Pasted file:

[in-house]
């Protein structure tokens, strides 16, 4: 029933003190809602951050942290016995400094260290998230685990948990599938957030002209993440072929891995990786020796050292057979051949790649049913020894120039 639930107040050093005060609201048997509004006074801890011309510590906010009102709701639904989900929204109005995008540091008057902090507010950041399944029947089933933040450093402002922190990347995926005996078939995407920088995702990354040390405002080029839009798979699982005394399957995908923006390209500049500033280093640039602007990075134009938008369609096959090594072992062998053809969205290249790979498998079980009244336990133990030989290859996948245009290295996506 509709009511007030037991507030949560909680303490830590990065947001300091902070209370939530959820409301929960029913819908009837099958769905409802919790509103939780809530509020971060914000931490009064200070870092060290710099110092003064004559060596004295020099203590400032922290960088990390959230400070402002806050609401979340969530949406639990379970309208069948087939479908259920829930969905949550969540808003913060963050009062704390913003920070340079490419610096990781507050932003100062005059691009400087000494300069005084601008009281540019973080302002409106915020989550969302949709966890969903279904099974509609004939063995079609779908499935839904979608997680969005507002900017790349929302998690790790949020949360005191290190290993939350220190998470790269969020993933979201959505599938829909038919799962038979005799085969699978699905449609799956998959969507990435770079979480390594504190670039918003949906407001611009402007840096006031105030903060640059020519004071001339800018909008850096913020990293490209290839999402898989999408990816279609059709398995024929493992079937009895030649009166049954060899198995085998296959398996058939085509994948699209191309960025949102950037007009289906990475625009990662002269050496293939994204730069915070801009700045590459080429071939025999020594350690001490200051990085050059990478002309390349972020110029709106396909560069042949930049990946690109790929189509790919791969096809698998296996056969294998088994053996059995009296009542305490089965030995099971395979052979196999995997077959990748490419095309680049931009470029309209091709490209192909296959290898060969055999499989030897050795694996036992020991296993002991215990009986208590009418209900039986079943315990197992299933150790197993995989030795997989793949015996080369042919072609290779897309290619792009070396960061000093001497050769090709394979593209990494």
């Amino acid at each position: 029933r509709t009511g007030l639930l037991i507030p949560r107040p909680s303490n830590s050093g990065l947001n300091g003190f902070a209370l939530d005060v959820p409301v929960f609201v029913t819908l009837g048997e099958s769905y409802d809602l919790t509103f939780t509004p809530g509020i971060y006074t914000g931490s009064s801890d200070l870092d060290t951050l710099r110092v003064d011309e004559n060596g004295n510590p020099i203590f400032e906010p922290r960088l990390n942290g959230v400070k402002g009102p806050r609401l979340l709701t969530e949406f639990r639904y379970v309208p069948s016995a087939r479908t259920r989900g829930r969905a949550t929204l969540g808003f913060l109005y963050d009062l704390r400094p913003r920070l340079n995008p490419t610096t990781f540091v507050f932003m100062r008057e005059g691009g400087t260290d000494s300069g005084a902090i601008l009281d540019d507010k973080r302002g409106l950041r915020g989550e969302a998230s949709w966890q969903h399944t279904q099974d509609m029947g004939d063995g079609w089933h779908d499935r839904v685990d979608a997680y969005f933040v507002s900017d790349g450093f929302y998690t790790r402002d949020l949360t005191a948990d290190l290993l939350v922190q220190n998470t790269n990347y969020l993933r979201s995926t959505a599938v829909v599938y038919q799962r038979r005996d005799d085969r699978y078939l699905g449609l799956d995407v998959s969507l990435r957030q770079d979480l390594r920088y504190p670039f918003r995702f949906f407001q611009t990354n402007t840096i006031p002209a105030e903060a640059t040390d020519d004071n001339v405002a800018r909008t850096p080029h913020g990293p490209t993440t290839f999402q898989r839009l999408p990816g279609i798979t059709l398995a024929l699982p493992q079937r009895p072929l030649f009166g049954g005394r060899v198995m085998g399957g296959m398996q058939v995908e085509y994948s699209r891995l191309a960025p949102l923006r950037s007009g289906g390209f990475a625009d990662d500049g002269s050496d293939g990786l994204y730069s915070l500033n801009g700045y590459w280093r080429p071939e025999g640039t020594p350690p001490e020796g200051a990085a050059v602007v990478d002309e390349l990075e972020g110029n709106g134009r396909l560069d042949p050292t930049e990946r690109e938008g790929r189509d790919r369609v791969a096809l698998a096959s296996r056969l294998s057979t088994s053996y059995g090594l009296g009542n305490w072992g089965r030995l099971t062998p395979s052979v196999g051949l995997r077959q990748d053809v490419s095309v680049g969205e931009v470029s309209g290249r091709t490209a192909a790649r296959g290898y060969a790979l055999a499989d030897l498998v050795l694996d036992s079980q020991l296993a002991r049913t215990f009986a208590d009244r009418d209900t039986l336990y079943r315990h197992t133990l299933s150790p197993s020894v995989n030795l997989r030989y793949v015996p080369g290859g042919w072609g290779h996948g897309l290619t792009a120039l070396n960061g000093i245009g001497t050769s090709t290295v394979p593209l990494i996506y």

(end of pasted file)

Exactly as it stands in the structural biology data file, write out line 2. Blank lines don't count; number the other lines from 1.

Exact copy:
């Protein structure tokens, strides 16, 4: 029933003190809602951050942290016995400094260290998230685990948990599938957030002209993440072929891995990786020796050292057979051949790649049913020894120039 639930107040050093005060609201048997509004006074801890011309510590906010009102709701639904989900929204109005995008540091008057902090507010950041399944029947089933933040450093402002922190990347995926005996078939995407920088995702990354040390405002080029839009798979699982005394399957995908923006390209500049500033280093640039602007990075134009938008369609096959090594072992062998053809969205290249790979498998079980009244336990133990030989290859996948245009290295996506 509709009511007030037991507030949560909680303490830590990065947001300091902070209370939530959820409301929960029913819908009837099958769905409802919790509103939780809530509020971060914000931490009064200070870092060290710099110092003064004559060596004295020099203590400032922290960088990390959230400070402002806050609401979340969530949406639990379970309208069948087939479908259920829930969905949550969540808003913060963050009062704390913003920070340079490419610096990781507050932003100062005059691009400087000494300069005084601008009281540019973080302002409106915020989550969302949709966890969903279904099974509609004939063995079609779908499935839904979608997680969005507002900017790349929302998690790790949020949360005191290190290993939350220190998470790269969020993933979201959505599938829909038919799962038979005799085969699978699905449609799956998959969507990435770079979480390594504190670039918003949906407001611009402007840096006031105030903060640059020519004071001339800018909008850096913020990293490209290839999402898989999408990816279609059709398995024929493992079937009895030649009166049954060899198995085998296959398996058939085509994948699209191309960025949102950037007009289906990475625009990662002269050496293939994204730069915070801009700045590459080429071939025999020594350690001490200051990085050059990478002309390349972020110029709106396909560069042949930049990946690109790929189509790919791969096809698998296996056969294998088994053996059995009296009542305490089965030995099971395979052979196999995997077959990748490419095309680049931009470029309209091709490209192909296959290898060969055999499989030897050795694996036992020991296993002991215990009986208590009418209900039986079943315990197992299933150790197993995989030795997989793949015996080369042919072609290779897309290619792009070396960061000093001497050769090709394979593209990494």